Yesterday I had the good fortune to be an extra on the set of Law & Order: SVU. The shoot was on the sound stage in Bergen, NJ. When that happens, L&O provides a courtesy bus for those of us who live in New York without a car. So it was that, at 6:30AM, I arrived at West 43rd Street and Ninth Ave in Manhattan.
I must confess that as a real estate agent, I haven't worked much in that neighborhood. Quite frankly, most of my clients lately try to live in Gramercy or the East Village. And as usual, the budgets are on the low end (low meaning under $2500 per month for a one-bedroom apartment, which is low for Manhattan these days as the current average is just over $2700 per month). Most of them are students going to one of the Village-based colleges (NYU, New School, SVA), so I understand why they would want to live there. But, with the amazing price jumps year after year, I have to wonder why they wouldn't want to consider one of the other affordable parts of Manhattan.
The three most affordable parts of downtown Manhattan are: Lower East Side, Hells Kitchen, and Murray Hill, with parts of the Financial District in fourth place. The reason for this? Well, the first two had a reputation for shabby housing: walk-up tenements with little to no renovation, and the neighborhoods had little else to recommend them, since the retail basically consisted of discount retailers, bodegas and, in the case of Hell's Kitchen, a lot of peepshows.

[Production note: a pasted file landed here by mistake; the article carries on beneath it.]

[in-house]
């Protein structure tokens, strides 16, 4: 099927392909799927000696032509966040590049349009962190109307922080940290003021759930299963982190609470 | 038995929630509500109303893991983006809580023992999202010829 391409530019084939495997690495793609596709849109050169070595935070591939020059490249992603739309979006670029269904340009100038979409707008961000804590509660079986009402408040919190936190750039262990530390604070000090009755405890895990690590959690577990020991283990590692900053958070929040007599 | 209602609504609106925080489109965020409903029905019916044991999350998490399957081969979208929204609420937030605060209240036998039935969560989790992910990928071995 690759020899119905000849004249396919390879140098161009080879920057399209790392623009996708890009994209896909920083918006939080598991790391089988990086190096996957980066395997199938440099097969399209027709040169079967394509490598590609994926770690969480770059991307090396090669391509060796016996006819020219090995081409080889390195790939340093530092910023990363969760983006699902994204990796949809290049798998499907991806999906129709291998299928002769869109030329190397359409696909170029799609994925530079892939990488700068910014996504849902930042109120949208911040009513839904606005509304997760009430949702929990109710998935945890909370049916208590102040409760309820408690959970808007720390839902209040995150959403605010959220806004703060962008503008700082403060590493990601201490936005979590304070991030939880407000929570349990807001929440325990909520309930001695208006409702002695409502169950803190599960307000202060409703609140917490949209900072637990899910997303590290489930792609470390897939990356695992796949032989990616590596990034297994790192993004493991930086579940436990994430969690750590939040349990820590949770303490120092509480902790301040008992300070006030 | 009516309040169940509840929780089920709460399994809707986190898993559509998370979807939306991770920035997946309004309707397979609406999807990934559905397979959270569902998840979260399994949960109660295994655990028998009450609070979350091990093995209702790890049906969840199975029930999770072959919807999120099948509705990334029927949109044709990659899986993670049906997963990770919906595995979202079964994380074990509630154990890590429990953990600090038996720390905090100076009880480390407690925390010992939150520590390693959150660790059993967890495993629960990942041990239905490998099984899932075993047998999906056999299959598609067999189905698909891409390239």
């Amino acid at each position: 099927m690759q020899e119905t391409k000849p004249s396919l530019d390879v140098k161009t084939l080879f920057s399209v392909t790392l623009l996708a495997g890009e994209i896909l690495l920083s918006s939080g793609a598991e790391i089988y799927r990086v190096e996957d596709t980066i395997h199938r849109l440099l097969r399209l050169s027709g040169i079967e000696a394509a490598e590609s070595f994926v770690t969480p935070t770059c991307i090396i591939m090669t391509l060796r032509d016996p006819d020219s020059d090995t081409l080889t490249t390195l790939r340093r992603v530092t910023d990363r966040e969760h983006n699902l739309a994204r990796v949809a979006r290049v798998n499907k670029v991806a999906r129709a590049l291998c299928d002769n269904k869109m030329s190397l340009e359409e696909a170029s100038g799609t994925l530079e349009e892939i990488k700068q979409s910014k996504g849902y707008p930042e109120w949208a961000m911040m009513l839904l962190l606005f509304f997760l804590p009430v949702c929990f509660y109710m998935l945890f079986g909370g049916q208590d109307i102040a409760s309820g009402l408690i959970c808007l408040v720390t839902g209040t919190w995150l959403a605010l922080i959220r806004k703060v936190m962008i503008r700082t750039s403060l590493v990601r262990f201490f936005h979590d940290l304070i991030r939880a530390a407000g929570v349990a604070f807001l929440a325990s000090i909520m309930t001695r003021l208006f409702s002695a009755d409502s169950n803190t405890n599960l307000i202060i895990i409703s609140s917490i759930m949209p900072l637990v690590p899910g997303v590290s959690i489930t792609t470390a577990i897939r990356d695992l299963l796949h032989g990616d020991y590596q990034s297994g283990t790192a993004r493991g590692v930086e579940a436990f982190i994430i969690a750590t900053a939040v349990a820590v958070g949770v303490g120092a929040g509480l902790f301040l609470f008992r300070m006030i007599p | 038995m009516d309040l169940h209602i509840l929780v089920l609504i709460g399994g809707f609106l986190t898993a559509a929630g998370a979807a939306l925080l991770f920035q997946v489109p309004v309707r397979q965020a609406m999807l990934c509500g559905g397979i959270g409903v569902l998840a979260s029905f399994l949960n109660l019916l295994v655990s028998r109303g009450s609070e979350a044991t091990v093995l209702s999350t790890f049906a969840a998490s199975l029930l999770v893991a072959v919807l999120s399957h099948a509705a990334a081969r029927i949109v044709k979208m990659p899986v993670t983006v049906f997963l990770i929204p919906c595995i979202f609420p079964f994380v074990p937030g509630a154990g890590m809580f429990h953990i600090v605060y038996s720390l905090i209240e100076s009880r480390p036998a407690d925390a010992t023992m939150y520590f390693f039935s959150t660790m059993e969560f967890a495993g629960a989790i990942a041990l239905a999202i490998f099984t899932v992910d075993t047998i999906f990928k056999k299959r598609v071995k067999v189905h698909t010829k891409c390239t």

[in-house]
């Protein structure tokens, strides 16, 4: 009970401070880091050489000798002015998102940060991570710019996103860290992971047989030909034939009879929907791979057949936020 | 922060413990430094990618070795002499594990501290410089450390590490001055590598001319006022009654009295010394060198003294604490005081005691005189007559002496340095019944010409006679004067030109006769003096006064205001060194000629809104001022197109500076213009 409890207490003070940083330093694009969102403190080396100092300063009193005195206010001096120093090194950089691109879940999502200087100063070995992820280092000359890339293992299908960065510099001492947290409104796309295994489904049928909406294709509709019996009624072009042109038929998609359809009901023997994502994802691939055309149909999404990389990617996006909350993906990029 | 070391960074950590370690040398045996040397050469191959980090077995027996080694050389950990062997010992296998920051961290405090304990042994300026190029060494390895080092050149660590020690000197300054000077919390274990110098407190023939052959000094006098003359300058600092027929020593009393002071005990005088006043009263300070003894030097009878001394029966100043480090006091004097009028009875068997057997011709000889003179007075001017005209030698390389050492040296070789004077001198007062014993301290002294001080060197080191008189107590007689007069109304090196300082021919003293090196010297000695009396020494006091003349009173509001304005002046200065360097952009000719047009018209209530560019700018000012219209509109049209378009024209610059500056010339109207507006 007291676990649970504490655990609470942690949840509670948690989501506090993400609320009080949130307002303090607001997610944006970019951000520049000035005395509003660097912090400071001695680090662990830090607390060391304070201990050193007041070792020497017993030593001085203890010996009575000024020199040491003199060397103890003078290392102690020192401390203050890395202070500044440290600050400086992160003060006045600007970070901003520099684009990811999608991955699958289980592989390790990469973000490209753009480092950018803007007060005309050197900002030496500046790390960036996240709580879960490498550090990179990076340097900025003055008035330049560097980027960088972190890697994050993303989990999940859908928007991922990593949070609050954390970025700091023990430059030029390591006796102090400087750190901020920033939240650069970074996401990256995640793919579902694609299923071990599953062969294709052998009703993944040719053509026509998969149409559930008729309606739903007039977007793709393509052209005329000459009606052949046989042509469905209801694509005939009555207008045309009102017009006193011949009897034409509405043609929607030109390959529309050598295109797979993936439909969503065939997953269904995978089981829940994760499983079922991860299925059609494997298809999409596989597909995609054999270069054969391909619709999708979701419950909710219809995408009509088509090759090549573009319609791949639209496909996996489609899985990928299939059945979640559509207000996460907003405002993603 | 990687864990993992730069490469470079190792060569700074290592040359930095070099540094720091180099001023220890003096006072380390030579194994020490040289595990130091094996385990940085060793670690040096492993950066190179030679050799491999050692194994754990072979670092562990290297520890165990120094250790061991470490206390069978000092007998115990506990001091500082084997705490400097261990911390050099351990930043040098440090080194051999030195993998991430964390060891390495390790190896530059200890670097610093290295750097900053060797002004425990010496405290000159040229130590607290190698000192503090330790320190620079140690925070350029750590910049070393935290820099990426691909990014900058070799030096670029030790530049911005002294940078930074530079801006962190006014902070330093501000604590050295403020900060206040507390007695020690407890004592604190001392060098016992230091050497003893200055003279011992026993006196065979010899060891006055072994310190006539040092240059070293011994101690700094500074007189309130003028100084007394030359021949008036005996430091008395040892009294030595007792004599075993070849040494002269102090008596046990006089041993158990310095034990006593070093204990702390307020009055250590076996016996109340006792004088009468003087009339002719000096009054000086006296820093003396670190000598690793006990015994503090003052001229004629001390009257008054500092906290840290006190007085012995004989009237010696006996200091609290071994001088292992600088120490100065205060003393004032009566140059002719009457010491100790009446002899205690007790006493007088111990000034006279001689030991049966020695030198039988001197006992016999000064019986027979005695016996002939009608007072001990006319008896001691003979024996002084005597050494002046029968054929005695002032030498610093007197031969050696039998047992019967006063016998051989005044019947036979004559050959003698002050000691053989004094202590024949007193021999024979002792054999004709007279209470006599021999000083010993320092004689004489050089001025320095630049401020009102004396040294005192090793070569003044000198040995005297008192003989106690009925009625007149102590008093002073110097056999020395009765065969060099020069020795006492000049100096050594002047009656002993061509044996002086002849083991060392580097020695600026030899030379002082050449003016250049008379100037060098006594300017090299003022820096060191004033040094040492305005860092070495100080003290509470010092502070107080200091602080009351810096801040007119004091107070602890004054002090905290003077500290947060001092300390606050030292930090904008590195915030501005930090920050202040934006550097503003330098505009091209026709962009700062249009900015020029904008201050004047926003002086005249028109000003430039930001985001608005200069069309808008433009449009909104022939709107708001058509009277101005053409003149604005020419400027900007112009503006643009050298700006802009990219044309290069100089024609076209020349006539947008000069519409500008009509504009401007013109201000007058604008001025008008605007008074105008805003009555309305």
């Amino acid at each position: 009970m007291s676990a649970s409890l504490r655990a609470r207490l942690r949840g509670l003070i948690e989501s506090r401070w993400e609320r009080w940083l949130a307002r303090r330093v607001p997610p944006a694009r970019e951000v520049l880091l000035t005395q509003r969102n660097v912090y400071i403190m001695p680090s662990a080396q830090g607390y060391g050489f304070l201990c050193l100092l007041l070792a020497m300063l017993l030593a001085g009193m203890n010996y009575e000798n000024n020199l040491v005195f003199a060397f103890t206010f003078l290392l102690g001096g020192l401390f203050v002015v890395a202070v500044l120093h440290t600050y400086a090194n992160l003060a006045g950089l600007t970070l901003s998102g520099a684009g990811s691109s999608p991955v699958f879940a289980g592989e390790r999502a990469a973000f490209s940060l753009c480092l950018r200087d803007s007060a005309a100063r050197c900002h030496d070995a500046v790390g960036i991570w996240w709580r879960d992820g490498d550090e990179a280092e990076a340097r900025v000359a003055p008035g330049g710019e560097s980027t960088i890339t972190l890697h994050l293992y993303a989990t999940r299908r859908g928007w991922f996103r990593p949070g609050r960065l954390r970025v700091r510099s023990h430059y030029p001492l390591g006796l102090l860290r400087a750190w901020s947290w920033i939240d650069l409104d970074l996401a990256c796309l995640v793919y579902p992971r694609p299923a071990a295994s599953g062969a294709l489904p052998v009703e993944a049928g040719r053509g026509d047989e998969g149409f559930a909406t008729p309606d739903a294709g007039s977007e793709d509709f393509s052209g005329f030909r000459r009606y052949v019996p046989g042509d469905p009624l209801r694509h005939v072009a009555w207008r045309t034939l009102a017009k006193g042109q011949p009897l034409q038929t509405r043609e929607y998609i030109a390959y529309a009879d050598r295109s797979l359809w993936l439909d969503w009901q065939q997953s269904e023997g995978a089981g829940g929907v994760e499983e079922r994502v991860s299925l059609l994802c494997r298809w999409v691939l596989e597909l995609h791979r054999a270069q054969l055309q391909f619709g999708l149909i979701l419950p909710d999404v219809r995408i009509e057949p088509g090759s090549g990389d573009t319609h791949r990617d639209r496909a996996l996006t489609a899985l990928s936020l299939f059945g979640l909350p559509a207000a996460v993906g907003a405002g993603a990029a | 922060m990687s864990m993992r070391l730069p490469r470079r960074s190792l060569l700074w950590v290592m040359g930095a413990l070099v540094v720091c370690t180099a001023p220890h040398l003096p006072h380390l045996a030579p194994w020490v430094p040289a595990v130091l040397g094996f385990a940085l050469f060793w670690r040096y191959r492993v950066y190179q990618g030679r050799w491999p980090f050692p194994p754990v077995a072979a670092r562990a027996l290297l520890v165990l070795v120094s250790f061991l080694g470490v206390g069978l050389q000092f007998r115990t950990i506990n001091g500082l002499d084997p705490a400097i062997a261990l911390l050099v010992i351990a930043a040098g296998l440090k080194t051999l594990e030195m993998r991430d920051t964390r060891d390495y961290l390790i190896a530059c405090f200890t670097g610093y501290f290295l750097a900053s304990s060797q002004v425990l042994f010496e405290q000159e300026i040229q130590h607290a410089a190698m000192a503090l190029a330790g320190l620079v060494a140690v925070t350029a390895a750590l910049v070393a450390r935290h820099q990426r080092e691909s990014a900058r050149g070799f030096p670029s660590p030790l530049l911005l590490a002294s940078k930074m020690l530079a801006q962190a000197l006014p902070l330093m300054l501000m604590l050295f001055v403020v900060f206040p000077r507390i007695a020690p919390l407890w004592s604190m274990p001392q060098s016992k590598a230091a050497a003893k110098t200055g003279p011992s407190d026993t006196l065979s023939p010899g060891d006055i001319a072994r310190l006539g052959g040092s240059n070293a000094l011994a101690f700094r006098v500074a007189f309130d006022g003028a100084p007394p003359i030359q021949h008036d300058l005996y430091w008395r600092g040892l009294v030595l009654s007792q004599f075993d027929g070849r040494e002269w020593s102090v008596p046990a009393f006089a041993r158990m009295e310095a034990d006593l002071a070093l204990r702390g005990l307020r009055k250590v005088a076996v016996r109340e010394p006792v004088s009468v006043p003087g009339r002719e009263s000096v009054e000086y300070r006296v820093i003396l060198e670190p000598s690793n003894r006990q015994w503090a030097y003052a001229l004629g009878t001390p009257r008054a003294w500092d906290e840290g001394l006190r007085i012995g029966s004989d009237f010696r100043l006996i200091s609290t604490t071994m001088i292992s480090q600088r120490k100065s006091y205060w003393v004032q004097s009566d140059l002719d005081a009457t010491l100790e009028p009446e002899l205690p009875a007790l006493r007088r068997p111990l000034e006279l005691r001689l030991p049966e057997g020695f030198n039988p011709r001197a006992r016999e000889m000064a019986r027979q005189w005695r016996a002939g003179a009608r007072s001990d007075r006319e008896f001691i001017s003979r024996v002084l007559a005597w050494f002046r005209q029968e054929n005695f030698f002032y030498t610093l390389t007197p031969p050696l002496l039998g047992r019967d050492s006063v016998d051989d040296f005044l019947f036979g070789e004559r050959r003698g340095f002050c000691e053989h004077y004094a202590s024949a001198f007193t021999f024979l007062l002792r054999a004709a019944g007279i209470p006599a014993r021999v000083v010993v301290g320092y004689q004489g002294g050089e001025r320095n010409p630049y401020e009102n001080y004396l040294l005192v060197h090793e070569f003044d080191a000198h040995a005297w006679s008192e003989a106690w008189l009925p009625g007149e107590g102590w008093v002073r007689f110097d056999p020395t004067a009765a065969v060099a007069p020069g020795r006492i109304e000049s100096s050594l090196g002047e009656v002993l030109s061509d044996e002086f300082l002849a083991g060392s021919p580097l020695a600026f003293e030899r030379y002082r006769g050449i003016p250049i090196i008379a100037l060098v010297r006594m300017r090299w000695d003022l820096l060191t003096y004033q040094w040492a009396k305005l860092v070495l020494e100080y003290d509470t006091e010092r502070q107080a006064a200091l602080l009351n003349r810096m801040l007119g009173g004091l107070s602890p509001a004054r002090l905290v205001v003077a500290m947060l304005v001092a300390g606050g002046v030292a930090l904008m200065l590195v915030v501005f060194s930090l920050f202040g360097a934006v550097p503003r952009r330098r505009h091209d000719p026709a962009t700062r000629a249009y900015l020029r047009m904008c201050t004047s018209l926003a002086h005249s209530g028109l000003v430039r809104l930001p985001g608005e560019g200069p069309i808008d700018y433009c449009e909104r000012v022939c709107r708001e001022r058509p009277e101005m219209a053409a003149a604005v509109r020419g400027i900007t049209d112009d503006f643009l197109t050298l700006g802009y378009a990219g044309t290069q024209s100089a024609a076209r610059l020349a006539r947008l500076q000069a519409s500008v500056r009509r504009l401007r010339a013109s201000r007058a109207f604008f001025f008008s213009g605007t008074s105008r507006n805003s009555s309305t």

Well, being there the other day sure opened my eyes. When I moved to NYC in 1997, the Kitchen was shaking its image as a haven for the adult trade, but didn't have much to convince me to go beyond Eighth Ave. In the years since, a lovely restaurant row has popped up from 42nd streets to 50th or so, and condos have been in the neighborhood for the last 10 years as well. I was thrilled to discover a Starbucks at the very corner that I was meeting the bus (for, at 6:30 AM, I need an incentive to stay awake). Ninth Ave looks remade, from the corner of 42nd as far as my eye could see. Buildings have been rehabbed and new retail spreads north. Starting on 43rd streets, the charming tree-lined townhouse streets remain intact between Ninth and Tenth Aves. And yet, the subway is only a couple blocks away! It's truly a great place to be for theater lovers. Party-goers will find it easy to get downtown, but the Kitchen (or Clinton, if you want), will not feel isolated in their own neighborhoods either.
Rents in this neighborhood remain lower than other parts of the city. A real one bedroom can be found for $2300, a two-bedroom for $2800. So, if you have been looking for a nice neighborhood, go one block beyond busy Eighth Ave and you'll find it.